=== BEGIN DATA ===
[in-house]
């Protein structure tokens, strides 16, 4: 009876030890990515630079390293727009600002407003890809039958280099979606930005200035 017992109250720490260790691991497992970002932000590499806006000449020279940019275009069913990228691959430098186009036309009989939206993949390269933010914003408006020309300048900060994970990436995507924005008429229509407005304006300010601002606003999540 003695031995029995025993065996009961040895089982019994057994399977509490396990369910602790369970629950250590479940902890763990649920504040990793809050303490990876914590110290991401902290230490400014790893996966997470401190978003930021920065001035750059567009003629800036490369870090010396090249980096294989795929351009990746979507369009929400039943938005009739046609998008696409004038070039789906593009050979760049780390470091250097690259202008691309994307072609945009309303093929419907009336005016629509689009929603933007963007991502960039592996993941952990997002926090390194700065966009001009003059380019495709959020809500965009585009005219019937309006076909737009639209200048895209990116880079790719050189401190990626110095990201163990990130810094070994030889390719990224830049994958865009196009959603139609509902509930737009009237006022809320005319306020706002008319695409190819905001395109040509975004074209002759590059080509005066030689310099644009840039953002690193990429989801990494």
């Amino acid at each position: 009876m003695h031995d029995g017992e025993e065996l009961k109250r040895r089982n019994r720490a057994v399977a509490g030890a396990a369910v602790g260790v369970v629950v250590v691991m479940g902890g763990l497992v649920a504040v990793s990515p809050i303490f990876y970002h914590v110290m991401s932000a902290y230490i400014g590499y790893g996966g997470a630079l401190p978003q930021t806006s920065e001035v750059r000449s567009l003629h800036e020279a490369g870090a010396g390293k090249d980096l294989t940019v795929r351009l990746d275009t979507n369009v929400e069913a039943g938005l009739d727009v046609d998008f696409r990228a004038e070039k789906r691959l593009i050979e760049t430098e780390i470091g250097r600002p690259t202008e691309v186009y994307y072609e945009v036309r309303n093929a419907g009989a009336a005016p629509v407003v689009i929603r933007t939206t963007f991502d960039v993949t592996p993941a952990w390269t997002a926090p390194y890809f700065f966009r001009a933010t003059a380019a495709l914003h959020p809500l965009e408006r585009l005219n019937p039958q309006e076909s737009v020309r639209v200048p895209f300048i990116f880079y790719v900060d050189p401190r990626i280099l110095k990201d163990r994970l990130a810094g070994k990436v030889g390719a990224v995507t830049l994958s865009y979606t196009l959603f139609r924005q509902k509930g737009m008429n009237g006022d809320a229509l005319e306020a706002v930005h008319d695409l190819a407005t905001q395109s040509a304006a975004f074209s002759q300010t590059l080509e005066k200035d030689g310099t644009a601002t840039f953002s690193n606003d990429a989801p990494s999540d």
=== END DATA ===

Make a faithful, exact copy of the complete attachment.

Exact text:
[in-house]
């Protein structure tokens, strides 16, 4: 009876030890990515630079390293727009600002407003890809039958280099979606930005200035 017992109250720490260790691991497992970002932000590499806006000449020279940019275009069913990228691959430098186009036309009989939206993949390269933010914003408006020309300048900060994970990436995507924005008429229509407005304006300010601002606003999540 003695031995029995025993065996009961040895089982019994057994399977509490396990369910602790369970629950250590479940902890763990649920504040990793809050303490990876914590110290991401902290230490400014790893996966997470401190978003930021920065001035750059567009003629800036490369870090010396090249980096294989795929351009990746979507369009929400039943938005009739046609998008696409004038070039789906593009050979760049780390470091250097690259202008691309994307072609945009309303093929419907009336005016629509689009929603933007963007991502960039592996993941952990997002926090390194700065966009001009003059380019495709959020809500965009585009005219019937309006076909737009639209200048895209990116880079790719050189401190990626110095990201163990990130810094070994030889390719990224830049994958865009196009959603139609509902509930737009009237006022809320005319306020706002008319695409190819905001395109040509975004074209002759590059080509005066030689310099644009840039953002690193990429989801990494």
């Amino acid at each position: 009876m003695h031995d029995g017992e025993e065996l009961k109250r040895r089982n019994r720490a057994v399977a509490g030890a396990a369910v602790g260790v369970v629950v250590v691991m479940g902890g763990l497992v649920a504040v990793s990515p809050i303490f990876y970002h914590v110290m991401s932000a902290y230490i400014g590499y790893g996966g997470a630079l401190p978003q930021t806006s920065e001035v750059r000449s567009l003629h800036e020279a490369g870090a010396g390293k090249d980096l294989t940019v795929r351009l990746d275009t979507n369009v929400e069913a039943g938005l009739d727009v046609d998008f696409r990228a004038e070039k789906r691959l593009i050979e760049t430098e780390i470091g250097r600002p690259t202008e691309v186009y994307y072609e945009v036309r309303n093929a419907g009989a009336a005016p629509v407003v689009i929603r933007t939206t963007f991502d960039v993949t592996p993941a952990w390269t997002a926090p390194y890809f700065f966009r001009a933010t003059a380019a495709l914003h959020p809500l965009e408006r585009l005219n019937p039958q309006e076909s737009v020309r639209v200048p895209f300048i990116f880079y790719v900060d050189p401190r990626i280099l110095k990201d163990r994970l990130a810094g070994k990436v030889g390719a990224v995507t830049l994958s865009y979606t196009l959603f139609r924005q509902k509930g737009m008429n009237g006022d809320a229509l005319e306020a706002v930005h008319d695409l190819a407005t905001q395109s040509a304006a975004f074209s002759q300010t590059l080509e005066k200035d030689g310099t644009a601002t840039f953002s690193n606003d990429a989801p990494s999540d």